Some cement boards have tapered edges while others do not so tapers have to be dealt with from time to time. The tapers cause dips otherwise. Cement boards when installed will follow any imperfections in a substrate, they are not floor levellers and they are not cure-alls. Once the cement board is installed THAT is the time to plane the floor, not before.

The cracking grout you talk about done by the pro is going to be movement in the substrate 9 times out of 10. So that's your next task...find out why that floor is moving. Re-grouting won't change a thing.:)

MeasureTwiceCutOnce 09-16-2008 07:48 AM

Sorry if I was touchy. I am a big fan of professionals and hire them regularly. And for the record, if I could have, we'd have hired someone to do this job...We just bought this house in March, and hired professionals to refinish our hardwood floors, rewire it completely, move a wall and prepare for our new kitchen cabinets, even though many of those things we have done very successfully ourselves in other houses...but money only goes so far, and we needed to get this done ourselves. Thanks again for your help.

MeasureTwiceCutOnce 09-16-2008 07:51 AM

and the other bathroom floor is laid over this orange waffle stuff (no cement board) the name of which i can't's supposed to be used to create a "floating floor" sort of once the tile is mortared to it. should have just gone with cement board. i wouldn't say the stuff is bad, but i'm not sure the contractor had much experience with it.

Bud Cline 09-16-2008 05:18 PM

It's DITRA from Schluter Systems and if installed properly it's about the best thing going today. It's not a floating flloor but instead it is more of an isolation product.

Earlier this year I inspected a failed ceramic tile installation over DITR and found that the DITRA had not bee installed properly. The necessary thinset was non-existant in some places and sparce in others. The waffles had not been completely filled either, and there was evidence that the waffles had bgeen skimmed the previous day.:)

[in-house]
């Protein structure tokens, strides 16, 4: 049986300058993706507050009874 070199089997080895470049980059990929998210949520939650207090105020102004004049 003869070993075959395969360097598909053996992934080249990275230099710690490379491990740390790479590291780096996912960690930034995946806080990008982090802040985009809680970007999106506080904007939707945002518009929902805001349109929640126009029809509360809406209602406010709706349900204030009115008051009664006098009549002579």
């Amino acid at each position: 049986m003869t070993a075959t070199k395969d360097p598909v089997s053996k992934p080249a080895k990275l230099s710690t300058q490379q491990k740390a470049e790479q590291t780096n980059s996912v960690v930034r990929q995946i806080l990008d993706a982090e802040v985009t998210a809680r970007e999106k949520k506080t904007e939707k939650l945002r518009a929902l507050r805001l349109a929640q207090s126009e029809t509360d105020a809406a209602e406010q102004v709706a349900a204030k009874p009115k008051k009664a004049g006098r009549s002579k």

MeasureTwiceCutOnce 09-16-2008 09:25 PM

Yes, DITRA. I read great things about it and suggested we try it, but since he hadn't used it before, that was probably a mistake. There are two spots where the grout has cracked, and they are hairline - almost invisible against the edge of the tile. But I can feel the tiles move a bit under foot. One of the tiles near the tub makes a clicking noise when I step on it, but no cracks - either the tile or the grout. Not really sure what to do about it except regrout. Suggestions? Do you use it? Do you prefer it to cement board?

JazMan 09-16-2008 10:49 PM

Hi Jaz again, :thumbsup:

Bud uses Ditra, I use Ditra, thousands of tile contractors use Ditra, It's a premium method. As he said it is the best thing going for most situations. Ditra has been on the market for over 20 years, with millions of sq. ft. installed. You can't beat it. :thumbsup:

There is no possibility that the failure you have is because you used Ditra. Everything else being equal, I bet you;d have more failures without it.

I would say the problem is improper or no subfloor prep, or it was not done by a 'real' tile setter that knew what he was doing, I guess you already said that.


MeasureTwiceCutOnce 09-16-2008 11:20 PM

Bud, what do you mean by waffles being completely the thinset would fill the waffles? I didn't watch the contractor put it down so it's hard to say what the problem is for sure. I had read a lot about it at the time, but don't remember much about it now.

If the substrate is in good shape, would you recommend DITRA for a DIY? We have to redo the floor in another bathroom - it is currently honeycomb tile over concrete. There are two settlement cracks that must be repaired first and we were planning to lay new tile (not sure what kind yet) right over that. Assuming that the floor is truly flat:whistling2: would you agree?